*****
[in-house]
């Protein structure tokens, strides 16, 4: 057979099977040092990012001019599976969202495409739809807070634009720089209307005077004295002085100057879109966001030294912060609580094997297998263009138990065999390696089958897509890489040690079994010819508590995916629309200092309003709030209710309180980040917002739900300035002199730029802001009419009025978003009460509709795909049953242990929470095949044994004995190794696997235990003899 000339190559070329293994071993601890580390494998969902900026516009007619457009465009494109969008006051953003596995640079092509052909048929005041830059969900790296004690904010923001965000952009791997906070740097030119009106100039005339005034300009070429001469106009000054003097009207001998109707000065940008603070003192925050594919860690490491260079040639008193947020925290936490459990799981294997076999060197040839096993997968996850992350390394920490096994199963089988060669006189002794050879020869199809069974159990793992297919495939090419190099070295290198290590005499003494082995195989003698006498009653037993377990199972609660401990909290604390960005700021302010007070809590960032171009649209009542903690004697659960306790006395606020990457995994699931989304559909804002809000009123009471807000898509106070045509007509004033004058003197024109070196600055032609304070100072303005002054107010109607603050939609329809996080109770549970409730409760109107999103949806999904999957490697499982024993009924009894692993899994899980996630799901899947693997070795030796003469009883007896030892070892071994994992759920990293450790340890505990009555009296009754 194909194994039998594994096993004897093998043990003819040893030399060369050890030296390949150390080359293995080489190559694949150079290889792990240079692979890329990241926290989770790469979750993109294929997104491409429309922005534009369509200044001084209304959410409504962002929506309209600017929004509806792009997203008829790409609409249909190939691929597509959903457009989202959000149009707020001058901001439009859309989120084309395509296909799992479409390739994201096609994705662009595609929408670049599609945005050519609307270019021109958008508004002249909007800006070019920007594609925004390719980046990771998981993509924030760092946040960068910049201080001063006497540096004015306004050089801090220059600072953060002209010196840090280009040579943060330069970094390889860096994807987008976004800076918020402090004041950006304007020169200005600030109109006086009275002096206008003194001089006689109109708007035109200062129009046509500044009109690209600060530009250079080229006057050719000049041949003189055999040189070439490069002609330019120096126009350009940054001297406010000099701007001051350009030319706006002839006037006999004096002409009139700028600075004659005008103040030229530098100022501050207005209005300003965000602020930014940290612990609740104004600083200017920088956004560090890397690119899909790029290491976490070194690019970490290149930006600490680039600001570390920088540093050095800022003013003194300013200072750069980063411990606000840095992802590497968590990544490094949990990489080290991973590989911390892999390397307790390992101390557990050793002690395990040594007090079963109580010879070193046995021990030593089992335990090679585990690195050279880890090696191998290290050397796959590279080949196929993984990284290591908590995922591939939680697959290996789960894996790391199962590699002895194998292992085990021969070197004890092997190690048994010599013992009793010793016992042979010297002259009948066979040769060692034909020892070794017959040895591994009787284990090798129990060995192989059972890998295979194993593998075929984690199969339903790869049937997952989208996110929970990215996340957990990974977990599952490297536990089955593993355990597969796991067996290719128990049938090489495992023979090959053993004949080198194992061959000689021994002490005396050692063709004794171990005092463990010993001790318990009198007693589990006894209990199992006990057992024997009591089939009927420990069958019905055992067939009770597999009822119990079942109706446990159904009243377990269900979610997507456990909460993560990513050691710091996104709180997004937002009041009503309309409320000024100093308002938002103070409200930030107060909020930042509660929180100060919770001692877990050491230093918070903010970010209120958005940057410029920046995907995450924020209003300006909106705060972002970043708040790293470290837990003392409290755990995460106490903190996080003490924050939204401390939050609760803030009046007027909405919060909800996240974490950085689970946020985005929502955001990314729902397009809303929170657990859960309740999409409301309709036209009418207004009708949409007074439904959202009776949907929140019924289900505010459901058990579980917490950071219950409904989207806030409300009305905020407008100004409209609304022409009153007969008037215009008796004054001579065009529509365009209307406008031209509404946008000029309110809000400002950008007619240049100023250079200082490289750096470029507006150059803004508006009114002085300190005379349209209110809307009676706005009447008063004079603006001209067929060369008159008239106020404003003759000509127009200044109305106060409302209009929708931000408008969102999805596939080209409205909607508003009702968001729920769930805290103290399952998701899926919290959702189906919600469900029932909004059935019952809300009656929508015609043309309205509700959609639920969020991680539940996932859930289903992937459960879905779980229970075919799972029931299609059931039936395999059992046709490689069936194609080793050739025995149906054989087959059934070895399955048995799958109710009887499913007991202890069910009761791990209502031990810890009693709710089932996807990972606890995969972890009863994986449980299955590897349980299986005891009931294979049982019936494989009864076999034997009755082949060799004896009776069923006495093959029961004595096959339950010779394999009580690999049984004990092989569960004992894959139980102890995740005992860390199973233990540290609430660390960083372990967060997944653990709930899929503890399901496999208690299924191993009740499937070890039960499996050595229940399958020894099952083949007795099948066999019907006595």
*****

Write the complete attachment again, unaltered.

[in-house]
């Protein structure tokens, strides 16, 4: 057979099977040092990012001019599976969202495409739809807070634009720089209307005077004295002085100057879109966001030294912060609580094997297998263009138990065999390696089958897509890489040690079994010819508590995916629309200092309003709030209710309180980040917002739900300035002199730029802001009419009025978003009460509709795909049953242990929470095949044994004995190794696997235990003899 000339190559070329293994071993601890580390494998969902900026516009007619457009465009494109969008006051953003596995640079092509052909048929005041830059969900790296004690904010923001965000952009791997906070740097030119009106100039005339005034300009070429001469106009000054003097009207001998109707000065940008603070003192925050594919860690490491260079040639008193947020925290936490459990799981294997076999060197040839096993997968996850992350390394920490096994199963089988060669006189002794050879020869199809069974159990793992297919495939090419190099070295290198290590005499003494082995195989003698006498009653037993377990199972609660401990909290604390960005700021302010007070809590960032171009649209009542903690004697659960306790006395606020990457995994699931989304559909804002809000009123009471807000898509106070045509007509004033004058003197024109070196600055032609304070100072303005002054107010109607603050939609329809996080109770549970409730409760109107999103949806999904999957490697499982024993009924009894692993899994899980996630799901899947693997070795030796003469009883007896030892070892071994994992759920990293450790340890505990009555009296009754 194909194994039998594994096993004897093998043990003819040893030399060369050890030296390949150390080359293995080489190559694949150079290889792990240079692979890329990241926290989770790469979750993109294929997104491409429309922005534009369509200044001084209304959410409504962002929506309209600017929004509806792009997203008829790409609409249909190939691929597509959903457009989202959000149009707020001058901001439009859309989120084309395509296909799992479409390739994201096609994705662009595609929408670049599609945005050519609307270019021109958008508004002249909007800006070019920007594609925004390719980046990771998981993509924030760092946040960068910049201080001063006497540096004015306004050089801090220059600072953060002209010196840090280009040579943060330069970094390889860096994807987008976004800076918020402090004041950006304007020169200005600030109109006086009275002096206008003194001089006689109109708007035109200062129009046509500044009109690209600060530009250079080229006057050719000049041949003189055999040189070439490069002609330019120096126009350009940054001297406010000099701007001051350009030319706006002839006037006999004096002409009139700028600075004659005008103040030229530098100022501050207005209005300003965000602020930014940290612990609740104004600083200017920088956004560090890397690119899909790029290491976490070194690019970490290149930006600490680039600001570390920088540093050095800022003013003194300013200072750069980063411990606000840095992802590497968590990544490094949990990489080290991973590989911390892999390397307790390992101390557990050793002690395990040594007090079963109580010879070193046995021990030593089992335990090679585990690195050279880890090696191998290290050397796959590279080949196929993984990284290591908590995922591939939680697959290996789960894996790391199962590699002895194998292992085990021969070197004890092997190690048994010599013992009793010793016992042979010297002259009948066979040769060692034909020892070794017959040895591994009787284990090798129990060995192989059972890998295979194993593998075929984690199969339903790869049937997952989208996110929970990215996340957990990974977990599952490297536990089955593993355990597969796991067996290719128990049938090489495992023979090959053993004949080198194992061959000689021994002490005396050692063709004794171990005092463990010993001790318990009198007693589990006894209990199992006990057992024997009591089939009927420990069958019905055992067939009770597999009822119990079942109706446990159904009243377990269900979610997507456990909460993560990513050691710091996104709180997004937002009041009503309309409320000024100093308002938002103070409200930030107060909020930042509660929180100060919770001692877990050491230093918070903010970010209120958005940057410029920046995907995450924020209003300006909106705060972002970043708040790293470290837990003392409290755990995460106490903190996080003490924050939204401390939050609760803030009046007027909405919060909800996240974490950085689970946020985005929502955001990314729902397009809303929170657990859960309740999409409301309709036209009418207004009708949409007074439904959202009776949907929140019924289900505010459901058990579980917490950071219950409904989207806030409300009305905020407008100004409209609304022409009153007969008037215009008796004054001579065009529509365009209307406008031209509404946008000029309110809000400002950008007619240049100023250079200082490289750096470029507006150059803004508006009114002085300190005379349209209110809307009676706005009447008063004079603006001209067929060369008159008239106020404003003759000509127009200044109305106060409302209009929708931000408008969102999805596939080209409205909607508003009702968001729920769930805290103290399952998701899926919290959702189906919600469900029932909004059935019952809300009656929508015609043309309205509700959609639920969020991680539940996932859930289903992937459960879905779980229970075919799972029931299609059931039936395999059992046709490689069936194609080793050739025995149906054989087959059934070895399955048995799958109710009887499913007991202890069910009761791990209502031990810890009693709710089932996807990972606890995969972890009863994986449980299955590897349980299986005891009931294979049982019936494989009864076999034997009755082949060799004896009776069923006495093959029961004595096959339950010779394999009580690999049984004990092989569960004992894959139980102890995740005992860390199973233990540290609430660390960083372990967060997944653990709930899929503890399901496999208690299924191993009740499937070890039960499996050595229940399958020894099952083949007795099948066999019907006595």